Matthew Olbert, 12, of Bethalto, portrays Neil Armstrong for a school project.
EDITOR’S NOTE: On Nov. 13, Principia College in Elsah welcomed Apollo 13 astronauts at its “Failure is Not an Option” George A. Andrews Distinguished Speaker Series event.
For 12-year-old Matthew Olbert of Bethalto, it was a once-in-a-lifetime experience.
“His love for space started when he was 3 and he asked for his first telescope,” his mother, Jodie Olbert, said. “After, Principia College heard of him portraying Neil Armstrong in a ‘living museum’ school project. They asked if he would like to be their special guest and sit in the front row. He got to converse and joke with his heroes, wearing the astronaut suit that got him with the Apollo 13 crew.”
Rather than write a story about the event, we let Matthew describe his experience himself.
Here is Matthew’s submission:
Principia’s College president, Jonathan Palmer, was proud to announce two heroic astronauts, Captain James Lovell and Fred Haise, along with astounding Mission Flight Control Director Gene Kranz. They spoke at Cox Auditorium Thursday night, Nov. 13.
Sue Thoma and Brett Grimmer coordinated this amazing event, as part of the Andrews Speaker Series. The music selection being played by the orchestra, while watching onscreen playback of the Apollo 13 mission mixed in with the movie bits, was very touching and dramatic in the presence of these three reunited extraordinary men.
They spoke in a living room setting, sharing their most intimate thoughts and feelings leading up to, during and after their Apollo 13 flight. The mission was labeled a successful failure, after their crippled spacecraft ran into numerous difficulties trying to make its way back to Earth.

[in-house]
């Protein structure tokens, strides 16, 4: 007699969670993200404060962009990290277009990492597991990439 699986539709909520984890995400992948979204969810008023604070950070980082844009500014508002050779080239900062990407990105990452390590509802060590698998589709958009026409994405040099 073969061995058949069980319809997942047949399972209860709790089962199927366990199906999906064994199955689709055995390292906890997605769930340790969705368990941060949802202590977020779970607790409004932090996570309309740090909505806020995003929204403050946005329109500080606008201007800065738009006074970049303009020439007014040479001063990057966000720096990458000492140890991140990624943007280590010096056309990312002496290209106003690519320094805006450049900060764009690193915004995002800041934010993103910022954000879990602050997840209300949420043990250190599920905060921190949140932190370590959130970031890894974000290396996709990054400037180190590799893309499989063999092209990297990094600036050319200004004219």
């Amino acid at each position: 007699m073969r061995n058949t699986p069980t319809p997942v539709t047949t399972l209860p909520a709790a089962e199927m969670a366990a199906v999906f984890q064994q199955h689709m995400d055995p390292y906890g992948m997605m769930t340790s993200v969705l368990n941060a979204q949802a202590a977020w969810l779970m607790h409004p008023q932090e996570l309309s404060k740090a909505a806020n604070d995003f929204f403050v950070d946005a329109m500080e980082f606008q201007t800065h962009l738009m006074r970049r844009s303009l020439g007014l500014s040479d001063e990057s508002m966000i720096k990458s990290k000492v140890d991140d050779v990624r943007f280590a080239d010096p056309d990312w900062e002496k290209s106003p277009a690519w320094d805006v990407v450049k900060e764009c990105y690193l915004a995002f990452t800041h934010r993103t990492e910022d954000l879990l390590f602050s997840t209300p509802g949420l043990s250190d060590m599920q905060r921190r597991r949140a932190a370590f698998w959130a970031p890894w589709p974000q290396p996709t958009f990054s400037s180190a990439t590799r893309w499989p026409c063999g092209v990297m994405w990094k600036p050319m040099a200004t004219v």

Captain Jim Lovell was quoted as saying, “You look back at Earth from the Moon, and you put your thumb up to the window and hide the Earth behind your thumb. Everything you’ve ever known is now behind your thumb.” He spoke of looking down at Earth and stating: “you couldn’t see boundaries at all; it looked as one, if only we could all be that way.” Inspired by Charles Lindbergh, he also gave us a little fact about himself, stating that he didn’t qualify the first go around to become an astronaut; he flunked the physical. If they hadn’t called him back for a redo, he wouldn’t be sitting in front of us today. The audience exploded into hoots, hollers, and loud thunderous clapping when he said his infamous line, “Houston, we’ve had a problem.” His sense of humor always came through, as he jokingly reminisced with his buddies on stage. Laughing, he said NASA said there were 125 mistakes in the movie.
Fred Haise never knew if he really wanted to be an astronaut. He joined the Air Force, never having flown before, and found his passion for flying. After six incidents, one where the accident left him with 65 percent of his body burned, three months in the hospital, and taking 14 months to get back into the flight program, that never stopped his ambitious drive. A never give up attitude! When asked about the Apollo 13 flight re-entry back to Earth, he described it: “It was like being inside of a light bulb with all its brightness and glow. The condensation inside made it look like a white glowing rain shower.”
Gene Kranz was looking especially sharp, wearing the exact same vest his wife gave him in April 1970 for directing the Apollo 13 mission. Yes, it still fits him! When asked how he kept the ground crew from panicking and completely stressing out, he said: “Confidence; I directed 25 different kinds of missions and that experience game me the confidence I needed.” His big statement to his crew was “this crew is coming home!” He never did say “failure is not an option” like the movie version. He always looked at the mission as a success, so he was stunned when as soon as the men made it home safely, he received a message from President Nixon that read: “This may be the last time in this century.”
A successful night with students getting questions answered by three Apollo 13 heroes Jim Lovell, Fred Haise, and Gene Kranz. What an extraordinary journey we all took for a night, a trip to the moon and back.